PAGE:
Once I recovered from the shock of learning we were expecting, I was eager to shop for cute infant clothing. I am not a fan of pink and I generally do not like the pretty, handsome, prince, or princess themed children’s clothing. Other than those exceptions, I was open to whatever I happened to find. At the time I started looking for baby clothes I did not think my preferences would inhibit the enjoyment of baby shopping. I never considered clothing my baby in any one color or style, because to the best of my memory I was not restricted to any specific colors or styles when I was a child. I wore dresses, pants, frills, unisex tops, or whatever was purchased for me.
Before we learned the sex of our child I was relegated to non-gender-specific options. I did not think I was expecting too much and I did not consider myself to be a hard-core, gender-neutral parent. By the time I began to swell and waddle, it became quite clear I was asking far too much of the retail industry. Much to my disappointment the choices in most brick-and-mortar children’s sections were lacking. Then, we learned we were expecting a girl.
I anticipated having three months of maternity leave to snuggle my little one and stare at her pudgy little face. Now, in reality, maternity leave was really ten weeks of sleep deprivation and sore nipples and two weeks of snuggling and happiness. I did not want to stare at baby vomit on pink EVERYDAY for three months.
Now, several of our friends and family gifted us items their children could no longer use. Many of those items are pink and I have no criticism of those items, as beggars cannot be choosers. I love saving money and I appreciate all our friends and family.
Since we had already been gifted with pink stuff, I saw my pregnant shopping trips as an escape. Unfortunately, I was overwhelmed by all the pink. It was everywhere! Blush, hot, pale, rose, coral, magenta, fuchsia, salmon, mauve, and on and on.
I never really favored the color, but I was especially annoyed there was not a wider variety of color alternatives. Even when I found a multipack or clothing set with other colors there was at least one pink piece creeping. And, if the clothing had to contain words or themes, it would have been nice to see more career-oriented items or at the very least choices that did not contain the words “pretty” or “cute” marketed to (the parents of) girls. While many items in the boy sections I visited included some variation of the words handsome or heartbreaker, there seemed to be more color and theme options in addition to the copious shades of blue.
Regardless of all my strong feelings, my child must wear clothes. Unless I am in a children’s section, what color my daughter wears is usually the least of my concern. As long as she is bathed, happy, and healthy I am likely to have a smile on my face. So, why have color and style options for infants ruffled my millennial feathers? A comfortable variety of options should be available for children and their caregivers.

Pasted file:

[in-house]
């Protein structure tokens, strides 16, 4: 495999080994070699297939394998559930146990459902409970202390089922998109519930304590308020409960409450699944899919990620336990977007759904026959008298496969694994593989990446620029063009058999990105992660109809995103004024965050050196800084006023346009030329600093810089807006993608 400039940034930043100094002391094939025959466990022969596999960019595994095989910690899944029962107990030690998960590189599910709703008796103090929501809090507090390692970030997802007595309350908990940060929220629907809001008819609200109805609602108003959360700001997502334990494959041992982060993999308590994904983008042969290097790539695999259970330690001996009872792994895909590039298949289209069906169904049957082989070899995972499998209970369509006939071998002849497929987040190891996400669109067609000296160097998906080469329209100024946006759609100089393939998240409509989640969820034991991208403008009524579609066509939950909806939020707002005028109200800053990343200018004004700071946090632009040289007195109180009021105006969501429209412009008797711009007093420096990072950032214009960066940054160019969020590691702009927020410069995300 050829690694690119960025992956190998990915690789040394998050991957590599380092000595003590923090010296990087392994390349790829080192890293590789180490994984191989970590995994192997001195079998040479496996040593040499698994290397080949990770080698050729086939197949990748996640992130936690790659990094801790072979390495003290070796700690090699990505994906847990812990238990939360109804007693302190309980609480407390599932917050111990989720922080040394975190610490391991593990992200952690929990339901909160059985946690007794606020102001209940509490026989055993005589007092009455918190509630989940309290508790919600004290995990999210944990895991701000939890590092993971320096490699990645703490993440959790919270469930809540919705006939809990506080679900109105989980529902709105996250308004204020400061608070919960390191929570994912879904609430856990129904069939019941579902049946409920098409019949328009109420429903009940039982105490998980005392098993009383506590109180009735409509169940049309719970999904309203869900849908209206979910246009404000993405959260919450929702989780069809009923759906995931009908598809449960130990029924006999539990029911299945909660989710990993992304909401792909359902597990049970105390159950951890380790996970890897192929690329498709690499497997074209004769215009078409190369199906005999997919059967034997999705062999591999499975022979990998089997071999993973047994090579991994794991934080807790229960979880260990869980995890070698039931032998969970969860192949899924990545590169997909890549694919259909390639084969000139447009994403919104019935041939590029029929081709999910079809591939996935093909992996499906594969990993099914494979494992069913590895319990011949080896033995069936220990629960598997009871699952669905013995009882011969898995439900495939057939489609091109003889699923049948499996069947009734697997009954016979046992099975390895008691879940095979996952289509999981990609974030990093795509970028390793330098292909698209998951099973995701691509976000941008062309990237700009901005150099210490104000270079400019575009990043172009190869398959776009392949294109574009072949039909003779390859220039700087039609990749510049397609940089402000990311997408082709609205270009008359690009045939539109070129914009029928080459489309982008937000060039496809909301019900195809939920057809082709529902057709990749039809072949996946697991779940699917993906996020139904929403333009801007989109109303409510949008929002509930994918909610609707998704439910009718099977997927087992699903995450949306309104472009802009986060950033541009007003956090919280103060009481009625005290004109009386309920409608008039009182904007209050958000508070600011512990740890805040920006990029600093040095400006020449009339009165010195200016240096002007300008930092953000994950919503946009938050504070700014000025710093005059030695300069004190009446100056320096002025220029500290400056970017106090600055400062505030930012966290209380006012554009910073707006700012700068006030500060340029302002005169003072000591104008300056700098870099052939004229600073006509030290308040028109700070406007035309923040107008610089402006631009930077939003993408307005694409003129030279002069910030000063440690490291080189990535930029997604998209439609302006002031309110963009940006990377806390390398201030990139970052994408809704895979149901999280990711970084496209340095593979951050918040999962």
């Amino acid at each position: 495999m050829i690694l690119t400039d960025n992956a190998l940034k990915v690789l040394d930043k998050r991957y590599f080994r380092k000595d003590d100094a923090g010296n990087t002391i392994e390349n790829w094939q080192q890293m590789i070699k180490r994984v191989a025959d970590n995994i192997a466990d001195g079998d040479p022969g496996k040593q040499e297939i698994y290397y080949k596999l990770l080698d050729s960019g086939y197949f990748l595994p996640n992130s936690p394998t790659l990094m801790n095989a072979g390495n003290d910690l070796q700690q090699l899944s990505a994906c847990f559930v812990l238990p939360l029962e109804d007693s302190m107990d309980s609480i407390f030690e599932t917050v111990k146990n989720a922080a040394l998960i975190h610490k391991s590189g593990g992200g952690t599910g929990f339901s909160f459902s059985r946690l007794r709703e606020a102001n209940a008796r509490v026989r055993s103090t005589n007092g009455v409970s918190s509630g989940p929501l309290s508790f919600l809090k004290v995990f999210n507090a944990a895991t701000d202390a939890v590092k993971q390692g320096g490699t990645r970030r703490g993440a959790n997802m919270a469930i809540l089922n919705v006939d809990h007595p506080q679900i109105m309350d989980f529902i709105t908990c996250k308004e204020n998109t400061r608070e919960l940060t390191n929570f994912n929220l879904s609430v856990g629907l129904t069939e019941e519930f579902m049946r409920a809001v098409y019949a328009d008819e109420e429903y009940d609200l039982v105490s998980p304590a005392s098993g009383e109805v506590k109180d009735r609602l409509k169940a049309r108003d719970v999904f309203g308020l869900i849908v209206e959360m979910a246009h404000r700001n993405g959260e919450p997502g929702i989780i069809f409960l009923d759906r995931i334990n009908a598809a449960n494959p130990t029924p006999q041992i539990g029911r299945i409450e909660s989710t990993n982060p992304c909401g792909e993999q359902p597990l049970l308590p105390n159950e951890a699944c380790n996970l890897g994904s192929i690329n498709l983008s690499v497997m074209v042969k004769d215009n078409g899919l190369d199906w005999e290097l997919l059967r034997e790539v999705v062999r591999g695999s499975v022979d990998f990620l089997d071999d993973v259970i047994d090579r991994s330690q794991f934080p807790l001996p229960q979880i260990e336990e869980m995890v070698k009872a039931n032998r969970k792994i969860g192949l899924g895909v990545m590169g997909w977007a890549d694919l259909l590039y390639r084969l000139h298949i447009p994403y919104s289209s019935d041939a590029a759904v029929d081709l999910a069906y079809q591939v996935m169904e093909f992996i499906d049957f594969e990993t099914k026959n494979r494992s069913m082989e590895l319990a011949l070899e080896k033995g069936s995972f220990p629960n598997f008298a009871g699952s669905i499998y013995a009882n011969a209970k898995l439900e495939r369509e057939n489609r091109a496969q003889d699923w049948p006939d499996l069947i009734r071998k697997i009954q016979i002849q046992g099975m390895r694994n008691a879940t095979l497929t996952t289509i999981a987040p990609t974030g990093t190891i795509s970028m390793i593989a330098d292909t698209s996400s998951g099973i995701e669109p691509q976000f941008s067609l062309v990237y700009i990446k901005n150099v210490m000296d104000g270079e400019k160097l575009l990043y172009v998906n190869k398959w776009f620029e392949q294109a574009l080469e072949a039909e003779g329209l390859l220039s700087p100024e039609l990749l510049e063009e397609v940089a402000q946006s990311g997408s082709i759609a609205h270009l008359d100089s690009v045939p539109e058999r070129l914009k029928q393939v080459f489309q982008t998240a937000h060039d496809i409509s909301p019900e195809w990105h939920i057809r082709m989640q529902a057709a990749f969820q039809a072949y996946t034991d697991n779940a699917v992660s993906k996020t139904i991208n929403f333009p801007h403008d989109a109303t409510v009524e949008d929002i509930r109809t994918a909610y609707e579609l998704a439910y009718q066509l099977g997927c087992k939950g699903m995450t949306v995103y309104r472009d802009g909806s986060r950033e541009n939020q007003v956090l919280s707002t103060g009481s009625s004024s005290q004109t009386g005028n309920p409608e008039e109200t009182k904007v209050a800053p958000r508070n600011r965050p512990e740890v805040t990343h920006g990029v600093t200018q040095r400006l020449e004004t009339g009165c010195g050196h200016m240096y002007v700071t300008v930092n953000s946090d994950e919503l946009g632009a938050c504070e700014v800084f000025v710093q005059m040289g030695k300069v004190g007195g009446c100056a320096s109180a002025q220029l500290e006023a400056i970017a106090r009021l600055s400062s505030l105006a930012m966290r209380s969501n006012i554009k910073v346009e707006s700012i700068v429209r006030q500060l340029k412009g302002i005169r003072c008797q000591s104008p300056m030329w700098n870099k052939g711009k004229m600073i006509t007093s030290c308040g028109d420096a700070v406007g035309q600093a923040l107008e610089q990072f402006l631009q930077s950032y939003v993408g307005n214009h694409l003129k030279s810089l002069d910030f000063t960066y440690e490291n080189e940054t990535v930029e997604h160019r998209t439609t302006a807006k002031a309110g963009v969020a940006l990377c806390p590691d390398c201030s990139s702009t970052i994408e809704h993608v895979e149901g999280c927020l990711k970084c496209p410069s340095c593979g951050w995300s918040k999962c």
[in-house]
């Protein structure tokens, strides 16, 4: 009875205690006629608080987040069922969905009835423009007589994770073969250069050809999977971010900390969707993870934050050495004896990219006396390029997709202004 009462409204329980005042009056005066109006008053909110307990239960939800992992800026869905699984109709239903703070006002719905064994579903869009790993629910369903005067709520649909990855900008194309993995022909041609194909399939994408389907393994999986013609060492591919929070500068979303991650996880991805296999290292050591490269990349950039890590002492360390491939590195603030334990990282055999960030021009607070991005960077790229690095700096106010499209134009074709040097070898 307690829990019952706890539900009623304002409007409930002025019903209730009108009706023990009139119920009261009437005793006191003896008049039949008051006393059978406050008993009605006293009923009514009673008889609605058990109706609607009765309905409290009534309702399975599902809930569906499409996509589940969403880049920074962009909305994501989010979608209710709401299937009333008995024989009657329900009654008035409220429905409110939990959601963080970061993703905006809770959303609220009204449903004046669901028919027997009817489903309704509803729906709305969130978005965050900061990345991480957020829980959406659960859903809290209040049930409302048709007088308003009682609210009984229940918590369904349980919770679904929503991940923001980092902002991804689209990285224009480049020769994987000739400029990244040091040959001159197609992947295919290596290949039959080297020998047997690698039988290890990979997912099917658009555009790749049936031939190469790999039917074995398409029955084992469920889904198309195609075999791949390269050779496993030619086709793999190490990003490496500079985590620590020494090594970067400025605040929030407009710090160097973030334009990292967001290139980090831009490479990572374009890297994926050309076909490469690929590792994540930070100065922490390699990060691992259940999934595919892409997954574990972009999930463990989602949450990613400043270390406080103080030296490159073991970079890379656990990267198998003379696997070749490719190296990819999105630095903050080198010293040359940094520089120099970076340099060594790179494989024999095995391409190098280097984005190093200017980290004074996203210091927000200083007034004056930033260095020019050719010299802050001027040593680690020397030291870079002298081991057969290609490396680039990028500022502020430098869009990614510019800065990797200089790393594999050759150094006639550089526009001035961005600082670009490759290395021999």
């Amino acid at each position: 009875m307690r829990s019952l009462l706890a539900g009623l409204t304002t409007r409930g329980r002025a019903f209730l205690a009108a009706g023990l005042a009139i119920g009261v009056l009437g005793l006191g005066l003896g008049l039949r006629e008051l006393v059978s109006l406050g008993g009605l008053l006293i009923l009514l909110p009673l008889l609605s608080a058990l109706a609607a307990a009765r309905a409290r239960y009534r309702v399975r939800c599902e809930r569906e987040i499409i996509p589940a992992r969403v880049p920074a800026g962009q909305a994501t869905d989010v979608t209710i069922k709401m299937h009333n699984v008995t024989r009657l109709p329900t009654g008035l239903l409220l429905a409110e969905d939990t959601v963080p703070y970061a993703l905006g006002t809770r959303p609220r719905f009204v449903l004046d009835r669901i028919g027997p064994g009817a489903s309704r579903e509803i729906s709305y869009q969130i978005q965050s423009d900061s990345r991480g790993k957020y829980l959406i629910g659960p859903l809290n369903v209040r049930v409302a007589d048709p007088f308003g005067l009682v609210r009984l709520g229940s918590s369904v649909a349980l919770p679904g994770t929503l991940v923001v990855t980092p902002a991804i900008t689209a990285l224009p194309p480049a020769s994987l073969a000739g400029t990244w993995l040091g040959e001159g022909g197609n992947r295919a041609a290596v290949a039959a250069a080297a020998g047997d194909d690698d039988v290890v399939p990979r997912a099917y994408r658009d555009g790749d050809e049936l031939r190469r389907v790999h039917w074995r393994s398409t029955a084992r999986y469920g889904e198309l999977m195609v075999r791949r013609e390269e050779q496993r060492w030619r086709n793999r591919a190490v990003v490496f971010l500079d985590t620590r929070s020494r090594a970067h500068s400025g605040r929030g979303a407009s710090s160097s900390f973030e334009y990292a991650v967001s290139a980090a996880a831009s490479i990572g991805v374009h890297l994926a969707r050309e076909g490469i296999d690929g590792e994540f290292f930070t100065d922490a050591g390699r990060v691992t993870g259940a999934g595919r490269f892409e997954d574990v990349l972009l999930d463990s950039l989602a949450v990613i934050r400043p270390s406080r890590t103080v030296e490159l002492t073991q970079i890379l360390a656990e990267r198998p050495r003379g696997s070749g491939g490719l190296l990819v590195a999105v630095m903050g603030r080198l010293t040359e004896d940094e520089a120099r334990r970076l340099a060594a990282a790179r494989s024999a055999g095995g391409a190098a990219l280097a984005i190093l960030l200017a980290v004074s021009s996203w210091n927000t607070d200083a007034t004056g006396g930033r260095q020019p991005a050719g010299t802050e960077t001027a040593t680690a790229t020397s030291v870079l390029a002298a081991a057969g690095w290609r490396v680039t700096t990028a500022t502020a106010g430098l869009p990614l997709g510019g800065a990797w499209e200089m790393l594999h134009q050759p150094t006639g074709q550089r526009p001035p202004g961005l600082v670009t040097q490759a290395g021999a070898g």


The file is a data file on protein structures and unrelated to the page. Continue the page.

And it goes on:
Trends in girl clothing styles persist from infancy through childhood. I very frequently wondered how my daughter could comfortably run and fall in some of the clothing marketed to girls. Why should my daughter be predominantly relegated to a meager variety of color options, few style options, and clothing that may inhibit her ability to be an active, healthy child?
I was thoroughly annoyed by the incredible lack of choice and loose implications by some people that I was somehow jeopardizing my daughter’s femininity by not suffocating her in pink all the time. On top all the wonderful and uncomfortable changes of pregnancy the last thing any woman wants is an unnecessary annoyance.
Ultimately, I had to make a choice for my mental health. To break the monotony in my child’s closet and calm my pregnant self, I purchased ‘boy’ bodysuits and pajamas. Those were some of the most satisfying purchases I have ever made! I felt so empowered for my child, like I was subverting gender norms, if only by a smidge.
There are many habits of my gender expression I would like to eventually share with my child, like I believe many parents would. It is most important to me for my child to know she does not have to base her femininity on one section of the clothing store. As I am one of my child’s primary caregivers, the way I choose to dress her now will likely shape how she chooses to express her gender identity. While some caregivers will prefer traditional gender options, I side with others that prefer unisex options.
All people do not choose the same way to express their gender. As such, there should be a variety of options for parents. Markets need to be responsive to the changing preferences of buyers. Offering gender neutral clothing choices is not a novel idea. It is efficient for parents that plan to have multiple children and allows caregivers to encourage children to be who they are without othering them. My daughter may love having the option of variety in her wardrobe or, much to my chagrin, she may prefer pink and frills all the time. Regardless, the choice should be available.
by: Lauren Speight, contributing writer